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More supply chain crisis commitment wanted

Pulse Canada says a higher-priority effort from all supply chain participants is needed to fix country’s container shortage.
shipping boat stock
Pulse Canada would like Canada to take the supply chain crisis as seriously as the United States, with its whole-of-government and government-industry approach.
WESTERN PRODUCER — American presidents relish taking decisive action with the stroke of a pen.

Joe Biden achieved something like that when he recently announced a deal to begin operating the Port of Los Angeles 24 hours per day, seven days per week.

But it won’t be so easy to achieve a similar boost in capacity in Canada, says the organization spearheading agriculture industry efforts to fix the container crisis.

“Vancouver already operates on a 24-7 basis, so that isn’t an obvious solution for us,” said Greg Northey, vice-president of corporate affairs for Pulse Canada.

For Canada to fix the mess on the West Coast, in which containers filled with Asia-manufactured goods are emptied when they arrive and then sent back empty immediately to Asia, regardless of huge demand from Canadian exporters for open containers, a broader and higher-priority effort needs to be made, Northey said.

“There are definitely ways to boost port performance, but it will take a commitment from all the supply chain participants — marine carriers, terminals, railways, drayage, shippers — to sit down and see what impact current prices are having on the supply chain,” said Northey.

The problem is a supply chain in which the links are not all pulling in the same direction, he said.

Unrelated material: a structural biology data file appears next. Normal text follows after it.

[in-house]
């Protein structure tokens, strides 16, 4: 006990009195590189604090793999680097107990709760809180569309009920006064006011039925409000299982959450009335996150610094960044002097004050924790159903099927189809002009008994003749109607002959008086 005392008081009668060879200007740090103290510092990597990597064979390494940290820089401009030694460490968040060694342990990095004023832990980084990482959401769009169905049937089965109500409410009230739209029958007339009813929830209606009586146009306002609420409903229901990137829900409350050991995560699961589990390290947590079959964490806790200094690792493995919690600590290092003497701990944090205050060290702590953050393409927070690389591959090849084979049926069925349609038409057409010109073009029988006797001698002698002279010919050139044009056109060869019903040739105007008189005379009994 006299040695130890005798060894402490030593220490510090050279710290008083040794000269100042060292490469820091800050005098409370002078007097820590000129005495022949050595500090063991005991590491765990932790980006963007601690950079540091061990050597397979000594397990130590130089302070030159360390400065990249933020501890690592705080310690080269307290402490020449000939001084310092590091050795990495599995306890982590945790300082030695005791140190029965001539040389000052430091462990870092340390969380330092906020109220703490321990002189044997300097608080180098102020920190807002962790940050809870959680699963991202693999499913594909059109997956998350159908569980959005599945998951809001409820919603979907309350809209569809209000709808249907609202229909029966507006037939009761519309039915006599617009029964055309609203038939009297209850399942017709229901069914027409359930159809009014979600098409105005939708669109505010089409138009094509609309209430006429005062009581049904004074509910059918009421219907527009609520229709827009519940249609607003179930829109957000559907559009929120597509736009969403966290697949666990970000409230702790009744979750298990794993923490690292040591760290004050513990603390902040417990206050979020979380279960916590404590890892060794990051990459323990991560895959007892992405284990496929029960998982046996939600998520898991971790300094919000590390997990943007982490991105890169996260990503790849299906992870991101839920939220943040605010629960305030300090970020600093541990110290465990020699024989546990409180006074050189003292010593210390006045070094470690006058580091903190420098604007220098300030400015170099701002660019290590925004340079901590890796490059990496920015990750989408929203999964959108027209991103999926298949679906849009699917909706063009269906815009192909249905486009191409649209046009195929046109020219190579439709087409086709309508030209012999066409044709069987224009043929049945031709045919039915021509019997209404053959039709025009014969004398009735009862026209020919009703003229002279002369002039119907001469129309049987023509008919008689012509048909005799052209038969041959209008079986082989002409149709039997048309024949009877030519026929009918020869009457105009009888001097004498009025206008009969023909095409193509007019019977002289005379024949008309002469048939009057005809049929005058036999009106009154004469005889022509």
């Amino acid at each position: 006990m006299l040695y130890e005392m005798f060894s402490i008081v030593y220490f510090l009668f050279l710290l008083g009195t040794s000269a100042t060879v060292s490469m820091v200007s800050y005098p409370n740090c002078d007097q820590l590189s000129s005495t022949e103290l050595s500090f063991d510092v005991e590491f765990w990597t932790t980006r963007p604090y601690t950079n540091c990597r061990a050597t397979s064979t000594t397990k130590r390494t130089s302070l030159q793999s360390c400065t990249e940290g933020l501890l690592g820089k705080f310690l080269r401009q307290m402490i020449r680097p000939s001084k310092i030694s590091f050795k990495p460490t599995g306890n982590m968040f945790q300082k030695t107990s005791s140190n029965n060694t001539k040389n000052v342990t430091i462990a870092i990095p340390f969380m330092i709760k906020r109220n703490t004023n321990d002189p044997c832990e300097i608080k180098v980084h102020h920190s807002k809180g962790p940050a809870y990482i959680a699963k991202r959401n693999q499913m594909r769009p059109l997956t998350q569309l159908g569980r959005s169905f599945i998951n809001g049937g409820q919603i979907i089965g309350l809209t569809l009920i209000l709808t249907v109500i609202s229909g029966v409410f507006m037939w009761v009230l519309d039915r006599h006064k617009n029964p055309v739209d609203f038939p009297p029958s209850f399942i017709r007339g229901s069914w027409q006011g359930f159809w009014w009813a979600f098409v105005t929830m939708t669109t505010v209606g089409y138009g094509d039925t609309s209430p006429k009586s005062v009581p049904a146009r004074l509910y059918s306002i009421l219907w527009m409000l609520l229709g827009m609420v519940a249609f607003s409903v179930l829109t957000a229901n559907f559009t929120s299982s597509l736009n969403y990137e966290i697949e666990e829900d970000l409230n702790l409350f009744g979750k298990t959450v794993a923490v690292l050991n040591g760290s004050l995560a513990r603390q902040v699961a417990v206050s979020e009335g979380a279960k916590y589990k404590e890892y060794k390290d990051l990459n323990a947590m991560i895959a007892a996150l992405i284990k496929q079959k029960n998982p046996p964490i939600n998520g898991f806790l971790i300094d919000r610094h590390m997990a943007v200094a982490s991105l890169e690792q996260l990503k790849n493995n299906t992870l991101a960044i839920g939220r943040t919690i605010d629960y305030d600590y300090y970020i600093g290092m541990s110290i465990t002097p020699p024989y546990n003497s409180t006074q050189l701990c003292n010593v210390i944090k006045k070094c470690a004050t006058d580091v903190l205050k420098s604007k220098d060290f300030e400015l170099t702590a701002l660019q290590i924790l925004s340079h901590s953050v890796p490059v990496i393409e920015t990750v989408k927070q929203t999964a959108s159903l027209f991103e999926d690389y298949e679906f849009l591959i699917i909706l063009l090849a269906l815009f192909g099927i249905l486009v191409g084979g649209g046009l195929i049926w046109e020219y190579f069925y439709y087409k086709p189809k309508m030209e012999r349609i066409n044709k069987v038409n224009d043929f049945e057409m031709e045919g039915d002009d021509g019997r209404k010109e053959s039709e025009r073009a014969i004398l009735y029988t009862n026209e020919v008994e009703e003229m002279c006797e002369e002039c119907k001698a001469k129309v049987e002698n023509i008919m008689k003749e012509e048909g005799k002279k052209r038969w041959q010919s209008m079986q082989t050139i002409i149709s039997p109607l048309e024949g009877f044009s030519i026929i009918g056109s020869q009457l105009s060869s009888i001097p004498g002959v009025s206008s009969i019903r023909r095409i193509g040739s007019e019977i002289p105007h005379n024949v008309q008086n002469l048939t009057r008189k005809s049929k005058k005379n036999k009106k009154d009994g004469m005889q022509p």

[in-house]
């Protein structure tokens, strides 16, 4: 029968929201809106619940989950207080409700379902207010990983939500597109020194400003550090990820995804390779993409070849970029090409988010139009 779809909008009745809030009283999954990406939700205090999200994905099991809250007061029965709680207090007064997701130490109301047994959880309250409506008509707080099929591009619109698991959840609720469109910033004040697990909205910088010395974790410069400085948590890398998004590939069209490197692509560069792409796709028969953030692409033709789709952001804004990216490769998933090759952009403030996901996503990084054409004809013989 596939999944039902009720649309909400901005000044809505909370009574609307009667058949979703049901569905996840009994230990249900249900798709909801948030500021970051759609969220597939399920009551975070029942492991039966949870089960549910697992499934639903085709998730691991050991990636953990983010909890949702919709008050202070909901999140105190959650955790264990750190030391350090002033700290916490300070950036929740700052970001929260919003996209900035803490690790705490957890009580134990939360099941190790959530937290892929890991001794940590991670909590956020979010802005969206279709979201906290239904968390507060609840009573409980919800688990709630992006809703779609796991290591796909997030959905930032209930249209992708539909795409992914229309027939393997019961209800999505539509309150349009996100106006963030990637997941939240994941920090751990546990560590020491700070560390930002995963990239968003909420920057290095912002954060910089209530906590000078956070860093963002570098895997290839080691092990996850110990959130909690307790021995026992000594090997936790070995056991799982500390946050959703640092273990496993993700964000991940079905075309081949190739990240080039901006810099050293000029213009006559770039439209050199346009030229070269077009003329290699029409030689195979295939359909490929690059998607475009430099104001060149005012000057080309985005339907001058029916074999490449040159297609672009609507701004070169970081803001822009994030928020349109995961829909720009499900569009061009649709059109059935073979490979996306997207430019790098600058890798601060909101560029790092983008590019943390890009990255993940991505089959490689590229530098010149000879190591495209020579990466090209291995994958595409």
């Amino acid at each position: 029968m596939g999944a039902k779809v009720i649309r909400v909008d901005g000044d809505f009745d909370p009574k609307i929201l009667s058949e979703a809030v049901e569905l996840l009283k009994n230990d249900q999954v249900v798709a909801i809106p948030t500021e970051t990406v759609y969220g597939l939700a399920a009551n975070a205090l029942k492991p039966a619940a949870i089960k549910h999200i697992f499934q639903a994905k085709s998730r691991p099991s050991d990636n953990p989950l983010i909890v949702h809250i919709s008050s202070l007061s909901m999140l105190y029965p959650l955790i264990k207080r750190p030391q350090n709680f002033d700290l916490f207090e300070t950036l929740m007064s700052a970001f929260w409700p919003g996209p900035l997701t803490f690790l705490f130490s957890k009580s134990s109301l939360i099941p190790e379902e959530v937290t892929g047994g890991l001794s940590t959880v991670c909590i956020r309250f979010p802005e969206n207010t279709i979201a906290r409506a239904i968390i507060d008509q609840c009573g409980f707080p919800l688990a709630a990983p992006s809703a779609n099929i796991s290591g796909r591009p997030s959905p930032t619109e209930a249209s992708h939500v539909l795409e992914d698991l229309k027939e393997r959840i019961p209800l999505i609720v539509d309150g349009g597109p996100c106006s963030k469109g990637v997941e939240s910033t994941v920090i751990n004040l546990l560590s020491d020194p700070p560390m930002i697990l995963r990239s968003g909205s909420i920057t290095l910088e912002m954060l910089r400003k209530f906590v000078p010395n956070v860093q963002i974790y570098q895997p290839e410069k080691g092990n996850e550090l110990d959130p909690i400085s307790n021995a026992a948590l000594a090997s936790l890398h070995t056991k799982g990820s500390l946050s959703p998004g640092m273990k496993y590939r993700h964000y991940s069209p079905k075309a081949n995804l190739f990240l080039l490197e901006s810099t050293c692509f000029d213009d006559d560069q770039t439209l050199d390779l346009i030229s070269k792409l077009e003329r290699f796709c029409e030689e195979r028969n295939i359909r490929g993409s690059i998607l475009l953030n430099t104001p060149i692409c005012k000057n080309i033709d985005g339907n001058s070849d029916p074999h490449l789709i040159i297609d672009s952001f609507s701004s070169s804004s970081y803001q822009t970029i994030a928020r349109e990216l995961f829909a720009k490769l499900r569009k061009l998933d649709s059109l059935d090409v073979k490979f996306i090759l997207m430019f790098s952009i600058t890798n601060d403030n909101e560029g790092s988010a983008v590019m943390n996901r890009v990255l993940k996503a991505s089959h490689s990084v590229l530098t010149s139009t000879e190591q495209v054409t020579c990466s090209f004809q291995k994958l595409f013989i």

“What we are experiencing is each different supply chain link making decisions that help their own situation but massively sub-optimize the entire system,” said Northey.

“So just the basic decision by marine carriers to prioritize exporting empty containers over full containers creates serious repercussions for terminals, drayage and railways, and obviously shippers.”

The problem with supply chain breakdowns has become a political issue and a concern for both the U.S.Congress and the Biden administration. That has little to do with any concerns from farmers about shipping difficulties and a lot to do with widespread concern about the galloping pace of inflation, which is sucking away U.S. consumers’ purchasing power.

Much of the inflation is believed to be due to the supply chain problems, rather than traditional sources such as excessive demand, high employment and strong economic growth, although those are factors too.

To tackle the issue, the U.S. created a supply chain task force, which has unleashed regulatory agencies to confront constrictions in the system. Moving U.S. ports to work 24-7 is the latest part of that effort.

Other countries around the world face similar problems.

Pulse Canada would like Canada to take the problem as seriously as the U.S., with its whole-of-government and government-industry approach. That’s how the changes at U.S. ports became possible.

“As a first step in Vancouver, the bare minimum we could do is follow a similar model so we better understand what is happening and identify the ways we can boost performance,” said Northey.